by Mo in Neurophilosophy

The brains of vertebrates are asymmetrical, both structurally and functionally. This asymmetry is believed to increase the efficiency of information processing - one hemisphere  is specialized to perform certain functions, so the opposite is left free to perform others. In the human brain, for example, the left hemisphere is specialized for speech. This has been known since the 1860s, when the French physician Paul Broca noted that the aphasia (or inability to speak) which is a common sympt........ Read more »

  • January 13, 2009
  • 01:55 PM

The evolution of manual dexterity

by Mo in Neurophilosophy

The unique capabilities of the human hand enable us to perform exquisite movements, such as those needed to write or to thread a needle. The emergence of these capabilities was undoubtedly essential in human evolution: a combination of individually movable fingers, opposable thumbs and the ability to rotate the smallest finger and ring finger to meet the thumb in the middle of the palm gives us dexterity that is unparalleled in the animal kingdom.

Last year, geneticists identified a stretch of ........ Read more »

  • January 9, 2009
  • 10:26 AM

The harmonic duets of mosquitoes in love

by Mo in Neurophilosophy

The familiar buzzing sound made by a mosquito may be irritating to us humans, but it is an important mating signal. The sound, produced by the beats of the insect's wings, has a characteristic frequency called the "flight tone"; when produced by a female, it signals her presence to nearby males, thereby attracting potential mates.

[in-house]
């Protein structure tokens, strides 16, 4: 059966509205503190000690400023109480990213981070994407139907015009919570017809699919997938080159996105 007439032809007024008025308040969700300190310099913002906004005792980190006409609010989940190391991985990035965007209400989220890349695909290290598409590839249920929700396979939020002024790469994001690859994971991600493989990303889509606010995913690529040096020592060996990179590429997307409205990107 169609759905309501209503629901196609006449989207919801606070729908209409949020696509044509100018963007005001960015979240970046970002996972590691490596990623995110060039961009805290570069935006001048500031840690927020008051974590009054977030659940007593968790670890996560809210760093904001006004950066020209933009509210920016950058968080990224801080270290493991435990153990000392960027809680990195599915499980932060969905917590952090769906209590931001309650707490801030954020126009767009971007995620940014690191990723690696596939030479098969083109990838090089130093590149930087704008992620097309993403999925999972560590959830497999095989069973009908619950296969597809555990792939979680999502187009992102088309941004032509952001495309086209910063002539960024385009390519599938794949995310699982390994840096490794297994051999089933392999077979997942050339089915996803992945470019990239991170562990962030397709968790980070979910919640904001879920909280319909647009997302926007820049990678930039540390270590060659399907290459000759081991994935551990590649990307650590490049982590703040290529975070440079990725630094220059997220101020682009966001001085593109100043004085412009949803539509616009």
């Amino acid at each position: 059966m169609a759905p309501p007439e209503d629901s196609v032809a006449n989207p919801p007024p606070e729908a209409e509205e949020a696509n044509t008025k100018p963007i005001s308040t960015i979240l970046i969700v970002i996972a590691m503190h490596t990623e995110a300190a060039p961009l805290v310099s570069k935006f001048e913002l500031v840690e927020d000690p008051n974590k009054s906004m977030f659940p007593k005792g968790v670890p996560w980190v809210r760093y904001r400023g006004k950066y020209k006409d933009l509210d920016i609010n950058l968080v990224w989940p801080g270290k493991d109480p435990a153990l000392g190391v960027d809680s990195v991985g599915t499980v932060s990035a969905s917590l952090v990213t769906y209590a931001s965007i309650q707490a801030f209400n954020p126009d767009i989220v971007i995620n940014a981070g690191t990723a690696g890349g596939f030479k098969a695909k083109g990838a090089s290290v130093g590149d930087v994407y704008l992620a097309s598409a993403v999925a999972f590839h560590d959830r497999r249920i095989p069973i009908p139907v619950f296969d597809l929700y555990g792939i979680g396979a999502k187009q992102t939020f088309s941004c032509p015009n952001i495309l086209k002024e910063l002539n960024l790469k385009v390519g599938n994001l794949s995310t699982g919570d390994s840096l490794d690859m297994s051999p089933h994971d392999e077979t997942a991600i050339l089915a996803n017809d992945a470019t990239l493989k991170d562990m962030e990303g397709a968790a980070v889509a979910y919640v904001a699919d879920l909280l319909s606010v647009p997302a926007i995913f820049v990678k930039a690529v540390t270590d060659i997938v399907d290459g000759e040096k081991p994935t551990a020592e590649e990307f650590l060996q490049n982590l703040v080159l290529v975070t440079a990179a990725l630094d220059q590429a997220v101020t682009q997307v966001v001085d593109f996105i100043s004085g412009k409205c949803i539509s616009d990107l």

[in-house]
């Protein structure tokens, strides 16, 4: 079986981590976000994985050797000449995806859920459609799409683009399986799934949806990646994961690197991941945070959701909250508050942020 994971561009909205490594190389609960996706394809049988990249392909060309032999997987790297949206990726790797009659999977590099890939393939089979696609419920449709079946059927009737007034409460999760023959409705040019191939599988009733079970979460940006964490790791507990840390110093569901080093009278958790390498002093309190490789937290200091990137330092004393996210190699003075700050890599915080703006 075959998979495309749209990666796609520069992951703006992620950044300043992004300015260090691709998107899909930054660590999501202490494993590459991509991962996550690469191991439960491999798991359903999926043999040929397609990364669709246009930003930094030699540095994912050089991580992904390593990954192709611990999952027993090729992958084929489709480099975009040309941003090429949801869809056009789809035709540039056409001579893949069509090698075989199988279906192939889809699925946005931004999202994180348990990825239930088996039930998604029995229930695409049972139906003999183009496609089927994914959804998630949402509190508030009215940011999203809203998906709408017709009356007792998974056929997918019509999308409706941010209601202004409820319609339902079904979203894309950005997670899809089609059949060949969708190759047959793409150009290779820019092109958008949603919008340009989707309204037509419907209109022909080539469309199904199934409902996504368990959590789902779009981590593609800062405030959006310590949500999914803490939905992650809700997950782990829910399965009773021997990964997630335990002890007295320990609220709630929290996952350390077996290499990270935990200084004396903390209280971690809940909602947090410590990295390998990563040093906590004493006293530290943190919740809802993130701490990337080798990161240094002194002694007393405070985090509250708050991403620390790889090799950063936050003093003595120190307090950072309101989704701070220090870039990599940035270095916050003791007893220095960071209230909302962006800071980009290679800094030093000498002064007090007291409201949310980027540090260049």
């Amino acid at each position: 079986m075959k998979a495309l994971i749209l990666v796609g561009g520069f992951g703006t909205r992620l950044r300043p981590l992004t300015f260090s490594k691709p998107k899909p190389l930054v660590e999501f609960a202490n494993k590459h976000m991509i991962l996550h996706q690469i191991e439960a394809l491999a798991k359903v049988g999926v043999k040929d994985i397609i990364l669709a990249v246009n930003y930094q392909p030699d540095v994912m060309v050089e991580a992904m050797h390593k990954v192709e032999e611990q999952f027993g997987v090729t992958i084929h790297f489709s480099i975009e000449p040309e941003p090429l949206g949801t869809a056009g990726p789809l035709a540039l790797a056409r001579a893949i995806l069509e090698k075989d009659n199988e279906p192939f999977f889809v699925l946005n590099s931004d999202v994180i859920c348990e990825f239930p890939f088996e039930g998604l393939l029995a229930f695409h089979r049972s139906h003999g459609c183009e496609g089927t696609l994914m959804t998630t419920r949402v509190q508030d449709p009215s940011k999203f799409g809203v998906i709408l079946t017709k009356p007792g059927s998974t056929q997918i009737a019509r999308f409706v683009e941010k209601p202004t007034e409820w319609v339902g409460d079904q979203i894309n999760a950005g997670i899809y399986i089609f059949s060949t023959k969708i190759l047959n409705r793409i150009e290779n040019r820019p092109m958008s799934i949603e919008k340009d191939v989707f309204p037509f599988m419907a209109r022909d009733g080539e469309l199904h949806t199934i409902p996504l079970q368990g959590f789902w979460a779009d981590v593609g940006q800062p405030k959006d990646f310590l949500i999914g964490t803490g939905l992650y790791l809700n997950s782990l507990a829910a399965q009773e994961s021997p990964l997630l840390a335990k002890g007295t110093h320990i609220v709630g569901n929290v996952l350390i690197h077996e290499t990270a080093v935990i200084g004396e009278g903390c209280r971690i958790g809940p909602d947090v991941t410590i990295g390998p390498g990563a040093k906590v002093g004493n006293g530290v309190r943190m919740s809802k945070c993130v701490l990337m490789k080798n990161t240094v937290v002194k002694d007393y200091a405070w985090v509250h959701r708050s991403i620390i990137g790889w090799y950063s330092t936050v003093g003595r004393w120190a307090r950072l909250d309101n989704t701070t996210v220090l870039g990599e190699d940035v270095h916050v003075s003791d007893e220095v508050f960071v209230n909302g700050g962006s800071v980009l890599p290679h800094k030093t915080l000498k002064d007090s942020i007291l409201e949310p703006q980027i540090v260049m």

Attraction is not simply a matter of the male hearing and homing in on the female's flight tone. Females were long believed to be deaf, but two years ago, it was foun........ Read more »

  • January 7, 2009
  • 01:15 PM

Aging brains lose their connections

by Mo in Neurophilosophy

Healthy aging is characterized by a gradual decline in cognitive function. Mental processes such as attention, memory and the ability to process information are at their peak when people are in their 30s and 40s, but as we get older, we find it increasingly difficult to focus on relevant information and to recall the names of familiar objects or people, and it takes us longer to perform mental tasks.

This age-related cognitive decline varies greatly between individuals. Some people experience l........ Read more »

  • December 30, 2008
  • 11:40 AM

Monkeys categorize objects in the same way as humans

by Mo in Neurophilosophy

Being so closely related to our own species, monkeys serve as important model organisms, and have provided many insights into the workings of the human brain. Research performed on monkeys in the past 30 years or so has, for example, been invaluable in the development of brain-machine interfaces.

Monkeys have also contributed a great deal to our understanding of the visual system -  they were the subjects in many of the classic experiments of Hubel and Wiesel, which showed that the primary........ Read more »

  • December 25, 2008
  • 04:55 AM

How to morph into another person

by Mo in Neurophilosophy

Your face is a major component of your self-identity, but when you look into a mirror, how do you know that the person you are seeing is really you? Is it because the person in the reflection looks just like you? Or because the reflection moves when you move? Or perhaps because you see the face in the reflection being touched when you reach up to touch yours.

Recent studies have shown that recognizing our own bodies depends upon integrated information from the senses of vision, touch and propri........ Read more »